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Sir Jeffrey Donaldson: One of Northern Ireland's most senior politicians on the future of the country and how his leadership is grounded by his Christian faith

by Marcus Jones

The man who could become the most senior politician in Northern Ireland has told Premier how his approach to politics and leadership is grounded by his Christian faith.

Sir Jeffrey Donaldson took over the leadership of the Democratic Unionist Party (DUP) earlier this summer after previous leader Arlene Foster stood down and her replacement Edwin Poots lasted just three weeks in the job.

As a serving MP in Westminster, Donaldson is unable to take over as Northern Ireland's First Minister but will look to stand down from his role as an MP in order to take up the national role next year.

Donaldson, who has served as an MP for almost 25 years is unashamed about talking about the role his Christian faith plays in his life.

Speaking as part of Premier Christian Radio's Nation's Day focusing on the Church in Northern Ireland the Republic of Ireland, he described how it impacts his working life day to day.

"My approach to politics and leadership is grounded in my Christian faith and I think that each day, I'm reminded of the strength of that faith and how it helps to sustain me in the challenges and decisions that I face on a daily basis.

"I have a motivation and a desire to help people. To meet them at their point of need. That is very much at the heart of my politics - being able to do things that can transform the lives of others and can bring about change."


The title of party leader or First Minister wasn't something Donaldson ever aspired to but he says he'll use it to help Northern Ireland become a better place.

In his wide ranging interview he spoke of his concern over the diminishing voice of the Church when it comes to politics in Northern Ireland.

"I think increasingly, church leaders do find it difficult to speak out in public, and to give a faith based perspective on social issues. 

"I do think that the influence of the Church has diminished as a result and whilst the Church remains strong in and of itself, I think that increasingly in many parts of the United Kingdom, we are seeing the Church in retreat from the public square, perhaps reticent about engaging in public debate on these issues."

In recent years Northern Ireland has seen significant changes on things like abortion and same sex marriage. While many within the Church spoke out against changing legislation, Donaldson feels their voice is quietening.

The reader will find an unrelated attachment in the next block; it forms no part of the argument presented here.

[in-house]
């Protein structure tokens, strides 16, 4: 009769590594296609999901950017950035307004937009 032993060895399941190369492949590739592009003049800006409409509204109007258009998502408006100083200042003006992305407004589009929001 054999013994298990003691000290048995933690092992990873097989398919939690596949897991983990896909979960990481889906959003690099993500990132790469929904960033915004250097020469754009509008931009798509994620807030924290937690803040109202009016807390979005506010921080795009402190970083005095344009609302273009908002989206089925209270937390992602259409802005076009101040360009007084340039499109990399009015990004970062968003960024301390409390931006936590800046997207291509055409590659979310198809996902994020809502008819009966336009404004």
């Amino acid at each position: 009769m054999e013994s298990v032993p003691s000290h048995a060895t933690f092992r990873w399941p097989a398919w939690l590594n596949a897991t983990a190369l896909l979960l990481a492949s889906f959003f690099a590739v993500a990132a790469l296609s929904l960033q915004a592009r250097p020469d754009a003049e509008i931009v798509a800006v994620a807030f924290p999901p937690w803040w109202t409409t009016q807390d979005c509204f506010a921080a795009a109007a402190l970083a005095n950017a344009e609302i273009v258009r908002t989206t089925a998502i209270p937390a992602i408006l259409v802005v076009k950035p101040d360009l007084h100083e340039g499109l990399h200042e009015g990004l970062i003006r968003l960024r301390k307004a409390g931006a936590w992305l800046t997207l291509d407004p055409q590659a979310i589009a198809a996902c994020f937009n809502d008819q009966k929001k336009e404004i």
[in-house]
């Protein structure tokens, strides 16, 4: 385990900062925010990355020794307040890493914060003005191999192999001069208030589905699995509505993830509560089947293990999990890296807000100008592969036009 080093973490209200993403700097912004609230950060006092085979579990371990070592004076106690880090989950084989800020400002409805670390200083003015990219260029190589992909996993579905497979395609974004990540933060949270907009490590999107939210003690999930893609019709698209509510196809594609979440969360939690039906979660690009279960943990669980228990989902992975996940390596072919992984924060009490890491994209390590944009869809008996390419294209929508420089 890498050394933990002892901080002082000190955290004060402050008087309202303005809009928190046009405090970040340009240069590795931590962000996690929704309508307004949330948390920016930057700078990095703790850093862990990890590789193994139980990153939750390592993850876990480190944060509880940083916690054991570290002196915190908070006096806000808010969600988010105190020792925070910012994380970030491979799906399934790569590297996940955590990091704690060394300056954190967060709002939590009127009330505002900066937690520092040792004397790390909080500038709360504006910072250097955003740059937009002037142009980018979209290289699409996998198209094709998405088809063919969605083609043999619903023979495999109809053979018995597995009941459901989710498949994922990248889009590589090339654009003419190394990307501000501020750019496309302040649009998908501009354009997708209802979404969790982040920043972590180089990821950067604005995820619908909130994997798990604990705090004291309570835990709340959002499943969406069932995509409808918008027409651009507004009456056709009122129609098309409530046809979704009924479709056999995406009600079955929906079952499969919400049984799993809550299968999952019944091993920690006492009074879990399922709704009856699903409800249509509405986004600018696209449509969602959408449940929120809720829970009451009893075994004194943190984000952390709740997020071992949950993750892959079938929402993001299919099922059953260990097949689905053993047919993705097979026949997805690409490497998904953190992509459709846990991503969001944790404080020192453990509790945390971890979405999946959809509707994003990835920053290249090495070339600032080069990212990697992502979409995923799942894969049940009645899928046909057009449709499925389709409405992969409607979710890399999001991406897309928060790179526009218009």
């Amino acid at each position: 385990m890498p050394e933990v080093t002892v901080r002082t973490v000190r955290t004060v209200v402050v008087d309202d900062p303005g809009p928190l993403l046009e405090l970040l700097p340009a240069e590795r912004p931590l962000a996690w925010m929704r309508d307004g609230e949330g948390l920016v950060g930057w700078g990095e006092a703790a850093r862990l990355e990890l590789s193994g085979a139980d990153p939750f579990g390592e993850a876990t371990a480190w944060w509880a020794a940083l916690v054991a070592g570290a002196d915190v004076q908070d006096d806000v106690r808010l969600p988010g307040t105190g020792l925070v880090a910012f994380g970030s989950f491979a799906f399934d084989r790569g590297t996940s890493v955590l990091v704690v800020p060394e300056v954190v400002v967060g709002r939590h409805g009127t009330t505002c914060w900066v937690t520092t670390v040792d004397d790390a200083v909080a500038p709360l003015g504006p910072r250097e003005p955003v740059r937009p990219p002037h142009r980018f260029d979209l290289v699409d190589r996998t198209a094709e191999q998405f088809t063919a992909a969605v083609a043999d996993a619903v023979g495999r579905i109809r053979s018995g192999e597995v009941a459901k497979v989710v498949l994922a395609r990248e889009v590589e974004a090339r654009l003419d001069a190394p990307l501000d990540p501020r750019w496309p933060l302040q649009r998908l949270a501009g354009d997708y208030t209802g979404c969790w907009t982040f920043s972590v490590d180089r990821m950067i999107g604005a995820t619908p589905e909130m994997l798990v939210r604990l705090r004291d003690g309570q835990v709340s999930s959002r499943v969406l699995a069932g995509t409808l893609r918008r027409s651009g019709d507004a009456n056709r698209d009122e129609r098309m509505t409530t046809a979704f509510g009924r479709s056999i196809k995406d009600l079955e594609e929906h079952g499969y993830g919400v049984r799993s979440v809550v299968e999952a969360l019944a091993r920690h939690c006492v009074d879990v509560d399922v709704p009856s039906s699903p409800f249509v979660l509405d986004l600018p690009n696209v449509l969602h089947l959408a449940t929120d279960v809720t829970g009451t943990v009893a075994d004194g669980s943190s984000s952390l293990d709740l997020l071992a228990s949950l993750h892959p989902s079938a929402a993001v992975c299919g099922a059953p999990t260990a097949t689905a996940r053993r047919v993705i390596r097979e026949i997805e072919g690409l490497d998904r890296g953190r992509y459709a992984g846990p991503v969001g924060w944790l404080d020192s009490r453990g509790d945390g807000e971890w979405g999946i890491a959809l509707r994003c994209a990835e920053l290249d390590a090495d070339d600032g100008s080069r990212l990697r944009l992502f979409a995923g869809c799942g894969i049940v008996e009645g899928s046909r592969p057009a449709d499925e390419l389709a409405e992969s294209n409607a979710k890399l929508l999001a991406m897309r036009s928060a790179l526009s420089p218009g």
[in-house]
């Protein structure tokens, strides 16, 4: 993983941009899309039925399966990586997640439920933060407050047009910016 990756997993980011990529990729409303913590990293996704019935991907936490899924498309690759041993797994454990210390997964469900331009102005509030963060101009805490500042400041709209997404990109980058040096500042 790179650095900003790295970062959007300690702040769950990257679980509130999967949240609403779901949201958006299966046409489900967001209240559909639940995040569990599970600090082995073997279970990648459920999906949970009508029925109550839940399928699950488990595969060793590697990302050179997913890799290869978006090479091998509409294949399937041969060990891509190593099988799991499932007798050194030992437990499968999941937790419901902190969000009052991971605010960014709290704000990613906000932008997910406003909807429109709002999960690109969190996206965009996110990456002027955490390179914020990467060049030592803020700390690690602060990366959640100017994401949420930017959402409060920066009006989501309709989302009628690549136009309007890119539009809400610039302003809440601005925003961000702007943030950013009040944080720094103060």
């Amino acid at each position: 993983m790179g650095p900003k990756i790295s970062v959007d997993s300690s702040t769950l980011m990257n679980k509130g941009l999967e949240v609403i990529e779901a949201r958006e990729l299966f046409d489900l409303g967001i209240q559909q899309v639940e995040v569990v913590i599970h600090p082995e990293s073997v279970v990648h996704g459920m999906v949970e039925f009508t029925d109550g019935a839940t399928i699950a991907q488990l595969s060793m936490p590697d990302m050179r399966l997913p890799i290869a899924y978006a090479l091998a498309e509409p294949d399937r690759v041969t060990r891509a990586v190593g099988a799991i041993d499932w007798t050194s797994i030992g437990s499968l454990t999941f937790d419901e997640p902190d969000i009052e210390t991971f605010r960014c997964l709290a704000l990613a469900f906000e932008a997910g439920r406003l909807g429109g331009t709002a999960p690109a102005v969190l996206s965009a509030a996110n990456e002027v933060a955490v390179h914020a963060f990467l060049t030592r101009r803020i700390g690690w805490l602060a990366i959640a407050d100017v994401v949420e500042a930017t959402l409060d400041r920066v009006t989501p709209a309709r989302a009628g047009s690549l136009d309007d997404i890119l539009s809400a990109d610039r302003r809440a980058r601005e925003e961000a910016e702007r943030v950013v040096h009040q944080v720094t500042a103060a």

"I think that if we want to talk about a tolerant, and inclusive society, there has to be room for people of faith, there has to be room for the Church to express its view and to do so freely. 

"I think freedom of religion or belief is a fundamental building block of our nation and it concerns me at times that perhaps the Church feels under pressure to comply and feels under pressure, not to be salt and light in our society."

The politician is urging Christians to not give up and offers a simple solution when it comes to influencing politics.

"I believe that prayer is a very powerful thing. I think prayer is probably the most important thing that the church has available to it. 

"I often encourage Christians to intercede in prayer on these issues and to give prayerful support to those of us who are involved as Christians in the political process. I think the Church has a continuing role to pray for those in authority over us - indeed the Bible commands us to do this."

Donaldson has taken on the role of DUP leader at a significant moment for the country. Not only is it coming to terms with the effects of the Covid pandemic, it's also battling the repercussions of Brexit.

Despite the challenges, he feels confident over the prospects of his country.

"When I think of the journey we've been on in Northern Ireland, I think the mountains we've already climbed are higher than the ones in front of us and the peace process in particular, has seen this place transformed, for the better.

"My approach to all of this is one of hope, I am hopeful for the future of Northern Ireland. Yes, we have big challenges in front of us but I think we're in a better place than we were during the 30 dark years, that we call the Troubles in Northern Ireland, and I think we have a duty to build a Northern Ireland, that is better for the next generation and I want that to be my legacy and the legacy of my generation - that what we hand on to the next generation is better than the Northern Ireland we inherited."

You can hear the full interview on Premier Christian Radio at 8.05am on Thursday 4th November. For more Nation's Day content visit

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